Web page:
Virgin America will get a little bit bigger at Washington's Reagan National Airport (DCA). The carrier announced this afternoon that it was successful in its bid for additional landing rights there.
The San Francisco-based company bid on 8 slots – or four "slot pairs." In airline vernacular, a slot is the right to operate one takeoff or one landing. A pair, then, would allow a carrier the rights to operate one round-trip flight. DCA is one of just a handful of U.S. airports where takeoff and landing rights are capacity controlled by a slot system.
Virgin America's new DCA flight rights come from the 52 slot pairs – or the rights to 52 round-trip flights – that are being divested by American and US Airways in a deal with Justice that cleared the way for their merger. American and US Airways also had to give up flight rights or gate space at other airports, including at New York LaGuardia (LGA), Chicago O'Hare and others.
"In response to the creation of now four 'mega-airlines,' the Justice Department has taken important steps to allow some new entrant competition in major markets like LGA and DCA," said Virgin America President and CEO David Cush.
It was not immediately clear how Virgin America might use the D.C. slots. In another unusual rule at DCA, most flights are restricted to a 1,250-mile "perimeter" around the airport. Congress has acted during the past decade to add some "beyond-perimeter exemptions" to that rule, though those exemptions cover only a small portion of DCA's overall flight schedule. Virgin America's slots are not thought to be exempt.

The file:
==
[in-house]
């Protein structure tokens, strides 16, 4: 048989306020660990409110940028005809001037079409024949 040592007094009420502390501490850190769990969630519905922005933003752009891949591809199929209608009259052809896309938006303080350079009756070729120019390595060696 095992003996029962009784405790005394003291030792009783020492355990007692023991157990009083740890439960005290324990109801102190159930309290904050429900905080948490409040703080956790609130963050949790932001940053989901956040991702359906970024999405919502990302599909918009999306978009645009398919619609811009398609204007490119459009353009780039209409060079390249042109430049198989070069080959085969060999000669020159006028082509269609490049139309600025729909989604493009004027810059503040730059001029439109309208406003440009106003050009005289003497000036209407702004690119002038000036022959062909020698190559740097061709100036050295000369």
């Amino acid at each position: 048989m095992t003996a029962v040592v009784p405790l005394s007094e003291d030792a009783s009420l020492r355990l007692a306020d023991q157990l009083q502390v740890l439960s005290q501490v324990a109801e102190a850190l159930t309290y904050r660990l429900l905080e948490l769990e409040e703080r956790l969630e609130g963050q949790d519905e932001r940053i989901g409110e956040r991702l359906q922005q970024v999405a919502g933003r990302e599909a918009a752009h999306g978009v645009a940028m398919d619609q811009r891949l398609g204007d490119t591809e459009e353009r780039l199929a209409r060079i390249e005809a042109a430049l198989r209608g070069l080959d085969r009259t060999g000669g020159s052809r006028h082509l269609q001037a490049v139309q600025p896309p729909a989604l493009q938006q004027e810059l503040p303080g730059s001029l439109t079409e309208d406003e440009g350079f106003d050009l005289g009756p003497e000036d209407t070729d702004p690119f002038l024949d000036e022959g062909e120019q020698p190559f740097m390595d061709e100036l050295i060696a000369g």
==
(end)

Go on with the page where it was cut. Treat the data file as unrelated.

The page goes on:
Both of Virgin America's hubs – San Francisco and Los Angeles – are well beyond the distance restrictions specified in the so-called perimeter rule.
Virgin America spokeswoman Abby Lunardini tells USA TODAY, "We are not asking for an exception. However, we will plan to announce the updates to our network based on these slot acquisitions later this month.''
British tycoon Richard Branson owns a minority stake in Virgin America.
As for the other 52 slot pairs being given up by AA, Southwest has already announced that it won approval for 27 while JetBlue says it received 12.
In addition, JetBlue had already been leasing 8 slot pairs (8 round-trip flights) from American, which it will take permanent control of per the agreement between AA/US Airways and Justice.
With that, Southwest, JetBlue and Virgin America now say they have been awarded a combined 51 slots pairs – including the 8 already in use by JetBlue.
That would appear to leave only one of AA's 52 divested slot pairs remaining unaccounted for.
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